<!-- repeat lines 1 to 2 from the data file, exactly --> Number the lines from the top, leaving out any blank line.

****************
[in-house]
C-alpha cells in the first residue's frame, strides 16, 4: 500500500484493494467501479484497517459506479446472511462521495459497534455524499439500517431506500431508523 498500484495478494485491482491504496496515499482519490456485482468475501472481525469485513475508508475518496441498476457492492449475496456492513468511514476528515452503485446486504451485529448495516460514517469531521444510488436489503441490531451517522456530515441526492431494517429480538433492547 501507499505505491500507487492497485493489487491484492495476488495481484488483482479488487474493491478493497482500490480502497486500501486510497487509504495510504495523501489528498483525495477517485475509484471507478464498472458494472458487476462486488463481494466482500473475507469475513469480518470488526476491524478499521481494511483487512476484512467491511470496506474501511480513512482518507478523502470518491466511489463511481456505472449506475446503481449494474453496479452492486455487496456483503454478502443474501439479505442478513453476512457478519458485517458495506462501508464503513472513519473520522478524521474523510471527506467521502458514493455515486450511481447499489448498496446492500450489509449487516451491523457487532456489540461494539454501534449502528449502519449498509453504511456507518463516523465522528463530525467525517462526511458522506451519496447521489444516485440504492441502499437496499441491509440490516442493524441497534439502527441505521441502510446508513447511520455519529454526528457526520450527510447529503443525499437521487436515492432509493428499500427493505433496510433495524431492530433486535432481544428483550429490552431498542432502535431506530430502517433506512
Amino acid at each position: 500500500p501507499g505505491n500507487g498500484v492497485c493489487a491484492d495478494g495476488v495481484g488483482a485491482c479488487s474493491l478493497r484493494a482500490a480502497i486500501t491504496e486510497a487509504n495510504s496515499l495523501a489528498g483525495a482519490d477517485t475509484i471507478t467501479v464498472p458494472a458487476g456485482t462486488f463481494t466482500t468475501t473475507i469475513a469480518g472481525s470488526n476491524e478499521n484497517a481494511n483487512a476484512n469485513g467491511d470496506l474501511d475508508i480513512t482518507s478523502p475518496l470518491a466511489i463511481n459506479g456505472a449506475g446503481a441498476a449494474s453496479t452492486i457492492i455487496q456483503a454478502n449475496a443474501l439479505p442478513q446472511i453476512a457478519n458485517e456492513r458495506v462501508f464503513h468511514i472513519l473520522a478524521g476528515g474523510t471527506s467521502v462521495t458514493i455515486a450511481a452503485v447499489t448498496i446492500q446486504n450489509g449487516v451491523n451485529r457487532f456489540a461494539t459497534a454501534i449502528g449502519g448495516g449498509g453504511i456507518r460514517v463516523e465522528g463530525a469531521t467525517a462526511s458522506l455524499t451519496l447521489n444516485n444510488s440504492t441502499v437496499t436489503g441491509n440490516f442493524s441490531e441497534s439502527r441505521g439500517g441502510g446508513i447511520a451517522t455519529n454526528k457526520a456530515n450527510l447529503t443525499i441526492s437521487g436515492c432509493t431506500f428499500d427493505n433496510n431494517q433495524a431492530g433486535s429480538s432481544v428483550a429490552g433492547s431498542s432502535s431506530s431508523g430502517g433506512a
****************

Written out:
[in-house]
C-alpha cells in the first residue's frame, strides 16, 4: 500500500484493494467501479484497517459506479446472511462521495459497534455524499439500517431506500431508523 498500484495478494485491482491504496496515499482519490456485482468475501472481525469485513475508508475518496441498476457492492449475496456492513468511514476528515452503485446486504451485529448495516460514517469531521444510488436489503441490531451517522456530515441526492431494517429480538433492547 501507499505505491500507487492497485493489487491484492495476488495481484488483482479488487474493491478493497482500490480502497486500501486510497487509504495510504495523501489528498483525495477517485475509484471507478464498472458494472458487476462486488463481494466482500473475507469475513469480518470488526476491524478499521481494511483487512476484512467491511470496506474501511480513512482518507478523502470518491466511489463511481456505472449506475446503481449494474453496479452492486455487496456483503454478502443474501439479505442478513453476512457478519458485517458495506462501508464503513472513519473520522478524521474523510471527506467521502458514493455515486450511481447499489448498496446492500450489509449487516451491523457487532456489540461494539454501534449502528449502519449498509453504511456507518463516523465522528463530525467525517462526511458522506451519496447521489444516485440504492441502499437496499441491509440490516442493524441497534439502527441505521441502510446508513447511520455519529454526528457526520450527510447529503443525499437521487436515492432509493428499500427493505433496510433495524431492530433486535432481544428483550429490552431498542432502535431506530430502517433506512